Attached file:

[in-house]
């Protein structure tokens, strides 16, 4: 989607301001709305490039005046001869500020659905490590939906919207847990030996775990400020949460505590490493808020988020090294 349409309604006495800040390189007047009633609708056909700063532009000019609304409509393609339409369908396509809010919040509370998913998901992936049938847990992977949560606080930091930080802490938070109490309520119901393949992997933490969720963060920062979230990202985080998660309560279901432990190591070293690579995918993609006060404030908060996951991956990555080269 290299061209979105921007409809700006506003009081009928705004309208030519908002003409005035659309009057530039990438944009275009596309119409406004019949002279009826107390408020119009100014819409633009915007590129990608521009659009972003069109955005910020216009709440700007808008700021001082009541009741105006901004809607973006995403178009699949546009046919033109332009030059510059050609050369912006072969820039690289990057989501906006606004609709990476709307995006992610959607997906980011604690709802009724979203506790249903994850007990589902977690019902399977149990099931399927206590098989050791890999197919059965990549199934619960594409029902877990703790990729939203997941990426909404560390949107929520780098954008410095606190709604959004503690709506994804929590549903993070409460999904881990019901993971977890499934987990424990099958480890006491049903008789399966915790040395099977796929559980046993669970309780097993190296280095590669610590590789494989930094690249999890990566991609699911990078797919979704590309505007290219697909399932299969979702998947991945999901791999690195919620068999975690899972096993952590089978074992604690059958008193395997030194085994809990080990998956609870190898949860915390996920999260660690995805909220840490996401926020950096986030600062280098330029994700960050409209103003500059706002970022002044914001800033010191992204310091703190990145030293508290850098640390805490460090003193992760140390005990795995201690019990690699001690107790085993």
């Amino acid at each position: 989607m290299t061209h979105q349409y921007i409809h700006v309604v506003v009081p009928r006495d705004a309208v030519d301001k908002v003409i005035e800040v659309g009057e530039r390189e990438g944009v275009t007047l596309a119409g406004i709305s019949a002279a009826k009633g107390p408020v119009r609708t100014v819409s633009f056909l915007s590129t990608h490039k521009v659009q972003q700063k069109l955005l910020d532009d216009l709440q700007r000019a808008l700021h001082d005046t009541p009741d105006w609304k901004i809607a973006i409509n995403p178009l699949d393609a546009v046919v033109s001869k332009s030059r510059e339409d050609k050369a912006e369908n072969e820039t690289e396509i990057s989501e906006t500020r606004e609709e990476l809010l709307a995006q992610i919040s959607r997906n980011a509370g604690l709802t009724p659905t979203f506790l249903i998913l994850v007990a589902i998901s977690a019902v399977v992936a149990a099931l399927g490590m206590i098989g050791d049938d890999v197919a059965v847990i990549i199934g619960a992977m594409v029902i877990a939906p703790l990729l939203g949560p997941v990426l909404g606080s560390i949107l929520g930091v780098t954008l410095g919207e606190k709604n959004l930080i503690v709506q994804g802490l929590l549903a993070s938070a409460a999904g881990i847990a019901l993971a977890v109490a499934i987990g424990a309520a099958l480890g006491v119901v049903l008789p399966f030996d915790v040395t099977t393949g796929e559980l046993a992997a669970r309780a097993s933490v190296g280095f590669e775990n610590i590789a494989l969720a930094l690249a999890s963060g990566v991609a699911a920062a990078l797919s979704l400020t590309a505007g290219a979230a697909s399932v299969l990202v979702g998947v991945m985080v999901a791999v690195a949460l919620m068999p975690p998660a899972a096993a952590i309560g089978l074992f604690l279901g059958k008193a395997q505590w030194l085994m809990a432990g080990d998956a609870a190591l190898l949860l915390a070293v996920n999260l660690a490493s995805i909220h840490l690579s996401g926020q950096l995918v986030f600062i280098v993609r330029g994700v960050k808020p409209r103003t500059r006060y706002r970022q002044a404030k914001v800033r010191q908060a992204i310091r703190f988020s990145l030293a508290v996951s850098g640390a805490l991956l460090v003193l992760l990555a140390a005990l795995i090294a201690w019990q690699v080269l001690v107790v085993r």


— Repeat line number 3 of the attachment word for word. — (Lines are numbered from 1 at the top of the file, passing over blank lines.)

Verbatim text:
């Amino acid at each position: 989607m290299t061209h979105q349409y921007i409809h700006v309604v506003v009081p009928r006495d705004a309208v030519d301001k908002v003409i005035e800040v659309g009057e530039r390189e990438g944009v275009t007047l596309a119409g406004i709305s019949a002279a009826k009633g107390p408020v119009r609708t100014v819409s633009f056909l915007s590129t990608h490039k521009v659009q972003q700063k069109l955005l910020d532009d216009l709440q700007r000019a808008l700021h001082d005046t009541p009741d105006w609304k901004i809607a973006i409509n995403p178009l699949d393609a546009v046919v033109s001869k332009s030059r510059e339409d050609k050369a912006e369908n072969e820039t690289e396509i990057s989501e906006t500020r606004e609709e990476l809010l709307a995006q992610i919040s959607r997906n980011a509370g604690l709802t009724p659905t979203f506790l249903i998913l994850v007990a589902i998901s977690a019902v399977v992936a149990a099931l399927g490590m206590i098989g050791d049938d890999v197919a059965v847990i990549i199934g619960a992977m594409v029902i877990a939906p703790l990729l939203g949560p997941v990426l909404g606080s560390i949107l929520g930091v780098t954008l410095g919207e606190k709604n959004l930080i503690v709506q994804g802490l929590l549903a993070s938070a409460a999904g881990i847990a019901l993971a977890v109490a499934i987990g424990a309520a099958l480890g006491v119901v049903l008789p399966f030996d915790v040395t099977t393949g796929e559980l046993a992997a669970r309780a097993s933490v190296g280095f590669e775990n610590i590789a494989l969720a930094l690249a999890s963060g990566v991609a699911a920062a990078l797919s979704l400020t590309a505007g290219a979230a697909s399932v299969l990202v979702g998947v991945m985080v999901a791999v690195a949460l919620m068999p975690p998660a899972a096993a952590i309560g089978l074992f604690l279901g059958k008193a395997q505590w030194l085994m809990a432990g080990d998956a609870a190591l190898l949860l915390a070293v996920n999260l660690a490493s995805i909220h840490l690579s996401g926020q950096l995918v986030f600062i280098v993609r330029g994700v960050k808020p409209r103003t500059r006060y706002r970022q002044a404030k914001v800033r010191q908060a992204i310091r703190f988020s990145l030293a508290v996951s850098g640390a805490l991956l460090v003193l992760l990555a140390a005990l795995i090294a201690w019990q690699v080269l001690v107790v085993r």